Who Framed Roger Rabbit has long been one of DVD's most requested titles, and this two-disc set was worth the wait. A once-in-a-lifetime pleasure, this dizzying and dazzling tour de force combines, like no film before it, live-action and animation. With the loving craft of Disney, the outrageous humor of Warner Bros. cartoons, and the anarchic spirit of animator Tex Avery, this looney homage to film noir and animation's golden age conjures up Hollywood, circa 1947, and a delirious parallel cartoon universe, Toontown, where beloved "toons" born of pen and ink in the 1930s and '40s reside. Here, and nowhere else, will you see Donald Duck and Daffy Duck sharing the same stage and Mickey Mouse and Bugs Bunny as prank-playing partners. Heading the human cast is Bob Hoskins as down-and-out private eye Eddie Valiant, who is investigating the murder of Toontown owner Marvin Acme. The prime suspect is toon star Roger Rabbit, whose impossibly curvaceous wife, Jessica (indelibly voiced by Kathleen Turner) has been seen playing patty-cake (literally) with Acme. Or was it Jessica herself? ("I'm not bad, Mr. Valiant," she purrs, "I'm just drawn that way.") Or was Acme's murder part of a more diabolical plot that could erase Toontown from the map? Animation buffs especially will delight in the sly in-jokes ("Walt sent me," is the password into the Pen and Ink nightclub) and cameo appearances by such classic toons as Betty Boop, Yosemite Sam, and Dumbo. Hopping with entertaining extras, this set does full justice to this pioneering breakthrough and heartfelt labor of love. "Family Friendly" Disc 1 contains the full-screen version of the film, a segment about the making of the film, and the Roger Rabbit short subjects, "Tummy Trouble," "Rollercoaster Rabbit," and "Trail Mix-Up." Disc 2 is for the real "Enthusiast," with a wide-screen presentation of the Oscar-winning film; optional audio commentary by director Robert Zemeckis, the producers, and the screenwriters; the deleted nightmarish "Pig Head" sequence; fascinating production segments; and a viewing option that offers onscreen text revealing all of Roger Rabbit's mysteries. This is one of the year's best DVDs. To quote Roger, p-p-p-lease don't miss it.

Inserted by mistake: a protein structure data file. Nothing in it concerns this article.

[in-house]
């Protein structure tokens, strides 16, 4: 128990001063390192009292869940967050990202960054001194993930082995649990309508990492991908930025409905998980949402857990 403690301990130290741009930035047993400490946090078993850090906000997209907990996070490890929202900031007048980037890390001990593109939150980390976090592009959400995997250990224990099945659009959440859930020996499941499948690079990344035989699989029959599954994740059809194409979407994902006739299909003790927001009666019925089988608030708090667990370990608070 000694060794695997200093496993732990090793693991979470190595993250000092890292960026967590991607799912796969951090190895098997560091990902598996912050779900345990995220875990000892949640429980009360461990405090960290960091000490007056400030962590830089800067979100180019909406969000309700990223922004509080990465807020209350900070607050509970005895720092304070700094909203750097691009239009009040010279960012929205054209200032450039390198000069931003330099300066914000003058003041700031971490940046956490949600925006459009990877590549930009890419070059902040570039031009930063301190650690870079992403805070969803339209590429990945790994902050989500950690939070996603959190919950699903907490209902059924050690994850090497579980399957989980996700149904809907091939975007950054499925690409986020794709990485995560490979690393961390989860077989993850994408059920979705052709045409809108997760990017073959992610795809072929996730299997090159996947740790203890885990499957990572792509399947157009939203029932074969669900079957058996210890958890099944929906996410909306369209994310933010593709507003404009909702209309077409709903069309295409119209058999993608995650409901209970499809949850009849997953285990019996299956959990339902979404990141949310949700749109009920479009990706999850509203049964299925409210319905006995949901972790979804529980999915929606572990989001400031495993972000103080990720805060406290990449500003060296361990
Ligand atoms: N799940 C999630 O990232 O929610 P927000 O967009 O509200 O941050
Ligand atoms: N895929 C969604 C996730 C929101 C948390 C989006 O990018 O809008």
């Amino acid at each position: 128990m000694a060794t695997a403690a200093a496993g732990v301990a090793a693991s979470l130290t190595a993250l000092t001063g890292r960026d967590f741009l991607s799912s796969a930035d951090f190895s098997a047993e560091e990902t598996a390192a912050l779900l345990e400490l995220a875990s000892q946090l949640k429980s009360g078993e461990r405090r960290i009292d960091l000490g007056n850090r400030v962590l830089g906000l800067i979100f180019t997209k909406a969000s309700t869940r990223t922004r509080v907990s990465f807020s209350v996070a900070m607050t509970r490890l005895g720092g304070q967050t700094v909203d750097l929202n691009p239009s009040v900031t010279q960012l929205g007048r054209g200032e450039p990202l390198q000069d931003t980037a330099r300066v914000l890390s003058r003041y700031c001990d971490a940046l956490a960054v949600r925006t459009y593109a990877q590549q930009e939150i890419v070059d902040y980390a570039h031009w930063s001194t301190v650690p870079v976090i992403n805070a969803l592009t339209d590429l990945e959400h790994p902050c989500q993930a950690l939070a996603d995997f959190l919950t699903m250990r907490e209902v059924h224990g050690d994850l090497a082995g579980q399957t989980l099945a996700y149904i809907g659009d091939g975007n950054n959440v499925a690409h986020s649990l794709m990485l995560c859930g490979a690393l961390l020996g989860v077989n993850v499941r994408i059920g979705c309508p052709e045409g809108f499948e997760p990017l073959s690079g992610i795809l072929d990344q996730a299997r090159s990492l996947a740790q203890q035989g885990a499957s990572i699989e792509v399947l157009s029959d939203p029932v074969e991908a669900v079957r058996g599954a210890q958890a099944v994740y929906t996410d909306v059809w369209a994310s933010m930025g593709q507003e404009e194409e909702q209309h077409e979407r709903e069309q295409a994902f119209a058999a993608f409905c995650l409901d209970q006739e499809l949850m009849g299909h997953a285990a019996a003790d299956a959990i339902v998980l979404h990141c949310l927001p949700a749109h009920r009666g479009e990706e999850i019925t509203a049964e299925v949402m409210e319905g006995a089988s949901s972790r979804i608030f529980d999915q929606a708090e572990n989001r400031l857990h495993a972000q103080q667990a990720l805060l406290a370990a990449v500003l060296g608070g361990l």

Barnes & Noble - Donald Liebenson
An army of special effects wizards is responsible for creating this breakthrough work that is an awesome and seamless combination of live action and animation.
Who Framed Roger Rabbit expertly combines elements of film noir with the wacky slapstick conventions of animated features, all at the service of story with some serious thematic concerns. The most impressive aspect of the film is that the animated characters, amidst the manic and anarchic energy of their prescribed roles, are taken seriously and become real, living characters who live in a completely fascinating world with its own physical and moral laws, and whose dilemmas draw us in and elicit our empathy. Bob Hoskins as Eddie Valiant is as gritty and abrasive as sandpaper; his misanthropic gumshoe as dark as any Raymond Chandler creation. The implicit parallels between Tinseltown's treatment of the 'toons and the nation's abuse of racial minorities are carefully developed, and rather than overwhelm the film, they intelligently augment it. Kathleen Turner, who does her best Barbara Stanwyck impersonation while lending her vocal talents to the voluptuous Jessica Rabbit, is a standout, as is Christopher Lloyd as the despicable Judge Doom. A groundbreaking film, notable for both as a technical achievement and quality entertainment, Who Framed Roger Rabbit won four Academy Awards, including one for Richard Williams, the director of animation.
All Movie Guide - Dan Jardine